Man awaiting deportation denied medication for diabetes

An immigrant from El Salvador who is waiting to be deported from Canada may lose his foot to gangrene after a stint in a Quebec jail, his lawyer said.

An immigrant from El Salvador who is waiting to be deported from Canada may lose his foot to gangrene after a stint in a Quebec jail, his lawyer said.

Julio Portillo, a 40-year-old diabetic, spent two months at the Bordeaux jail in Montreal while waiting for his deportation order to be processed.

He was transferred to Bordeaux from the Rivière-des-Prairies detention centre in east-end Montreal because of overcrowding, but it appears his medical information didn't follow him, said Chantal Ianniciello, his immigration lawyer who took his case in Nov. 2008.

As a result, Ianniciello said, Portillo didn't receive essential medical care at Bordeaux, despite making repeated requests.

"They should have known already that he needs medication," she told CBC News. "If someone is diabetic one day, he probably is still going to be in a few years."

Quebec's Public Security Ministry, which speaks for the prison, said everything is done to ensure inmates receive proper health care, including required medication. The prison keeps a nurse on staff around the clock, and doctors are on duty during the day, the ministry said.

Canada's Border Services Agency said it was up to Portillo, his lawyer and prison officials to make sure he got his medication.

Portillo's left foot is now swollen and bandaged because of gangrene, and he is in a wheelchair.

The infection peaked earlier this month and he was rushed to hospital from Bordeaux, Ianniciello said.

Portillo is now in hospital waiting for a skin graft that doctors hope will heal the foot enough to avoid amputation, she said.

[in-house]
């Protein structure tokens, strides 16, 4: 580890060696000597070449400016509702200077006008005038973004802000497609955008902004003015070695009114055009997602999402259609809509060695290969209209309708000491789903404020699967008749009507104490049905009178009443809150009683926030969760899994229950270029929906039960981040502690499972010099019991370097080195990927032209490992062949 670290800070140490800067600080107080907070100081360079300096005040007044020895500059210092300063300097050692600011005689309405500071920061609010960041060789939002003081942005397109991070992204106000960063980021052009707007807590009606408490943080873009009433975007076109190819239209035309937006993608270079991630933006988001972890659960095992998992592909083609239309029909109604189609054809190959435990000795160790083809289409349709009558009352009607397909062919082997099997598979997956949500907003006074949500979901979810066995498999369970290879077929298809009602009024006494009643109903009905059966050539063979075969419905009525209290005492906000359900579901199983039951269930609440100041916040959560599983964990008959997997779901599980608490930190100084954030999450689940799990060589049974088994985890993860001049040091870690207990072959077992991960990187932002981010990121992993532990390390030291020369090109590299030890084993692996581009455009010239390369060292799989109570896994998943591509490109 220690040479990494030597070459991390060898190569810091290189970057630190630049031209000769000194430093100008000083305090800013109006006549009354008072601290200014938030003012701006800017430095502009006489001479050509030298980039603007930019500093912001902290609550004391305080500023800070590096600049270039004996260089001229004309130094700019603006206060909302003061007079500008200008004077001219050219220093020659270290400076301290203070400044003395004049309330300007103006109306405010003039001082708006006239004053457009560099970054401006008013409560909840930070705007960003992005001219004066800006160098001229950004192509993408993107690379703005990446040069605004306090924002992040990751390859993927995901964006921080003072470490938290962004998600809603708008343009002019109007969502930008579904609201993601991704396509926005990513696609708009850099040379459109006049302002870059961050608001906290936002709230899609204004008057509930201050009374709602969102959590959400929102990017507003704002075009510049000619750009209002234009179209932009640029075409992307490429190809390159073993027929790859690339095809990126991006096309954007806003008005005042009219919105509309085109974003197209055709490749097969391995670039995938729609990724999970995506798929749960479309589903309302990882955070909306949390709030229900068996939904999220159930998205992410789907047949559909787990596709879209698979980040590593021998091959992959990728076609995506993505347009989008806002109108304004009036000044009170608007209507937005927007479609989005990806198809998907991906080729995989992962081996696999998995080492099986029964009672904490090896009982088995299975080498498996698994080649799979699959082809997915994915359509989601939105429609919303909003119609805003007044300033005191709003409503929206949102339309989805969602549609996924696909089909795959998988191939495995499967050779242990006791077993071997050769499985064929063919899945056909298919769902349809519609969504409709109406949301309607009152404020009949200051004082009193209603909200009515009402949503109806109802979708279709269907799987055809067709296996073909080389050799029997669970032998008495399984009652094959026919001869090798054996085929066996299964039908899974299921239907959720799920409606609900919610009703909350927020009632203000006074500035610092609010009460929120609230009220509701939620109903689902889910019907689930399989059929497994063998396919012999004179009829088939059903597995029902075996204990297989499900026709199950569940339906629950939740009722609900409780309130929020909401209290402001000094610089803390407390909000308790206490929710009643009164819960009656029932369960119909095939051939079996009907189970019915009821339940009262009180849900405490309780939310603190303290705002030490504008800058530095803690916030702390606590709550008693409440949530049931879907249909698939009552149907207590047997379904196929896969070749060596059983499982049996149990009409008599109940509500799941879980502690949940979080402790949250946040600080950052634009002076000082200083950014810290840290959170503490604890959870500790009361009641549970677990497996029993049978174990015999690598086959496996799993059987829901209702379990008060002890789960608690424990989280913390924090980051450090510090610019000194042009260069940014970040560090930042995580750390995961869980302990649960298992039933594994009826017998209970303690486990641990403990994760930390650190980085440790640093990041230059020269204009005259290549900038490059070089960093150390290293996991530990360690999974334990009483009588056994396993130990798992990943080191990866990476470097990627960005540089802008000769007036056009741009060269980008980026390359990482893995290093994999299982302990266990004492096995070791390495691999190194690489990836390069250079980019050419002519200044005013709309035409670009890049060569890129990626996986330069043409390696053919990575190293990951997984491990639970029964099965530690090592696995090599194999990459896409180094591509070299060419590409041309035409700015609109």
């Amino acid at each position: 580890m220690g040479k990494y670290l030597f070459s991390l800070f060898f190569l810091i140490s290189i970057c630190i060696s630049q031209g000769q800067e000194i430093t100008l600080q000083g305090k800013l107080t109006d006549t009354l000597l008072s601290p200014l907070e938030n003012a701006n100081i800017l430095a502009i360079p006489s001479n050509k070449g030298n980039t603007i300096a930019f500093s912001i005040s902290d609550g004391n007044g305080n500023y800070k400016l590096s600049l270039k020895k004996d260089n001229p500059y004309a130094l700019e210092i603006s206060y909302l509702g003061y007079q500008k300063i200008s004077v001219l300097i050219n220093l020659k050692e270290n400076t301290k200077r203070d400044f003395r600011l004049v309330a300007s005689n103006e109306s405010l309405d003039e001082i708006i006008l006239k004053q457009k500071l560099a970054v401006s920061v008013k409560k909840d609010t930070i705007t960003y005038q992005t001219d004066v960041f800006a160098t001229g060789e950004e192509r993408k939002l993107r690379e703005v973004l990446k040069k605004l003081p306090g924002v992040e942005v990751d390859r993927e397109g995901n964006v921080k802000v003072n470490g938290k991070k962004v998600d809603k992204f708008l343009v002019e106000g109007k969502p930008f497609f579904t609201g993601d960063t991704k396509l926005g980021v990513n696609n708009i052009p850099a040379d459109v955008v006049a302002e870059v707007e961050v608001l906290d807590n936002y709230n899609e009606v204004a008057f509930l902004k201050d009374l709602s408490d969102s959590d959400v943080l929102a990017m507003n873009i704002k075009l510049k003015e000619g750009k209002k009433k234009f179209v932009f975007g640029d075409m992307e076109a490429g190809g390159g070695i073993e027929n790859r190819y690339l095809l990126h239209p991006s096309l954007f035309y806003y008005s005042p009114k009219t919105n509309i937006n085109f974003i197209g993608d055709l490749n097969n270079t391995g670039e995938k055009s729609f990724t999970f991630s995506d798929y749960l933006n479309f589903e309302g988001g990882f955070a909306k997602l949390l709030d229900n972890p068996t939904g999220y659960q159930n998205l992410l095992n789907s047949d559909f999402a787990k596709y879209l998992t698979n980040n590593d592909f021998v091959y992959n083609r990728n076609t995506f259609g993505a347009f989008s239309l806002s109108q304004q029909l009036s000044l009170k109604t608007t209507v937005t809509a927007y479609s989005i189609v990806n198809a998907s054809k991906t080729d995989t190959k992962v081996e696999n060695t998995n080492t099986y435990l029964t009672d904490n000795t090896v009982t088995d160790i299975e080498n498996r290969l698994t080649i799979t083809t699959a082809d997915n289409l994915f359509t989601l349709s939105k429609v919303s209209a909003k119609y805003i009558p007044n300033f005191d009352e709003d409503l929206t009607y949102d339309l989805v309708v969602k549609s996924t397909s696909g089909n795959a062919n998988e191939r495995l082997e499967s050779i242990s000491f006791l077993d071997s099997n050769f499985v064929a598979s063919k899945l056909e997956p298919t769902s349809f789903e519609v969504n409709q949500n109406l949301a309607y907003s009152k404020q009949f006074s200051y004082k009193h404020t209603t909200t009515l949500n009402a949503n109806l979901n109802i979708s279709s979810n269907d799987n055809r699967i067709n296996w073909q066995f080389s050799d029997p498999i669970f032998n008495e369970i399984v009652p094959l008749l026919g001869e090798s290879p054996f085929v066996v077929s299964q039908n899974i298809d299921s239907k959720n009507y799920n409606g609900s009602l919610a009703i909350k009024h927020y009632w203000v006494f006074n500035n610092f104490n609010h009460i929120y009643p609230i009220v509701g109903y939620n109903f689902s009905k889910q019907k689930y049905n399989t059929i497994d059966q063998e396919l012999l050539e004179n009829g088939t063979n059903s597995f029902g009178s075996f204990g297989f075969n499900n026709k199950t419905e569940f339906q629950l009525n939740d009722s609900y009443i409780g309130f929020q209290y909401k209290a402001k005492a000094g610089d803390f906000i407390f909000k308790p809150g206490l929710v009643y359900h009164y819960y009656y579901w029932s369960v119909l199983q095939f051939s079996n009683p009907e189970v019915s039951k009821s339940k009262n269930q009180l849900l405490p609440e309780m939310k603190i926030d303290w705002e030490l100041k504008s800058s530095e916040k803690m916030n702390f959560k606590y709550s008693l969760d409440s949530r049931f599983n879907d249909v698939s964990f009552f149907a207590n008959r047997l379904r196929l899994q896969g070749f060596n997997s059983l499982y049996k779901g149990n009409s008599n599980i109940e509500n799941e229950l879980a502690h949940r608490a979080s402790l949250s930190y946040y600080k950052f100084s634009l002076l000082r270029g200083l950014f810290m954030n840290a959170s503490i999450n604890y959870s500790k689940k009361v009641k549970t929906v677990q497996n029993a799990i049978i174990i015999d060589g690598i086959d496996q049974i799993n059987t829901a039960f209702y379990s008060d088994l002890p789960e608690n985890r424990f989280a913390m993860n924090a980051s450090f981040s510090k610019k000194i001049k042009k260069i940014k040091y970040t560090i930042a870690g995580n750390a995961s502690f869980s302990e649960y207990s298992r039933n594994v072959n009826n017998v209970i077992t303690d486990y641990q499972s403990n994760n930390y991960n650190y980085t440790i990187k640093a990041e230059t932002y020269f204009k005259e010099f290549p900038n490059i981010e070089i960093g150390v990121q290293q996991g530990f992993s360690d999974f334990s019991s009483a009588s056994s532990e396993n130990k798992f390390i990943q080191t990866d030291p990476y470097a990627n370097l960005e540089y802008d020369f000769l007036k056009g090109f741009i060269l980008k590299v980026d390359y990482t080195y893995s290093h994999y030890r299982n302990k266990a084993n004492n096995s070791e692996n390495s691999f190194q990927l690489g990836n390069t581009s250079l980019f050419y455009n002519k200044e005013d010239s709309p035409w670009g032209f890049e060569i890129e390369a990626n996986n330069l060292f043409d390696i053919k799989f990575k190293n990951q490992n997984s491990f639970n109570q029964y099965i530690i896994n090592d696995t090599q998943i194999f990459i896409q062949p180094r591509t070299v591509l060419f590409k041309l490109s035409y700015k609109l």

Son is outraged at father's treatment in jail

Portillo's son Luis Chicas-Penate said he can't believe how his father has been treated during his detention.

"You have rights, and you have human [rights] protection," said Chicas-Penate, 19.

"I don't know how this can happen. If someone is sick, even if he is a murderer, or a criminal, he needs to have his medication, and there's no law that can stop that."

Ianniciello said Portillo is considering civil action because of his medical condition, but it's not clear who is to blame.

"He's a particular case because he's detained by Immigration Canada, but inside a prison controlled by Justice Quebec," she said.

Portillo has a history of run-ins with the law

The Salvadoran native emigrated to Canada 21 years ago, got married and had three children before receiving his permanent residency.

He then had multiple run-ins with the law, including convictions on assault, fraud and human smuggling charges.

Border authorities ordered his deportation last summer but lost track of him.

He was picked up by police in November 2008 after getting involved in a fight.

The Canada Border Services Agency ordered him deported, and detained him pending his removal from the country. His permanent residency was revoked.

He was initially detained at the Rivière-des-Prairies detention centre in east-end Montreal before being transferred to the Bordeaux jail because of overcrowding.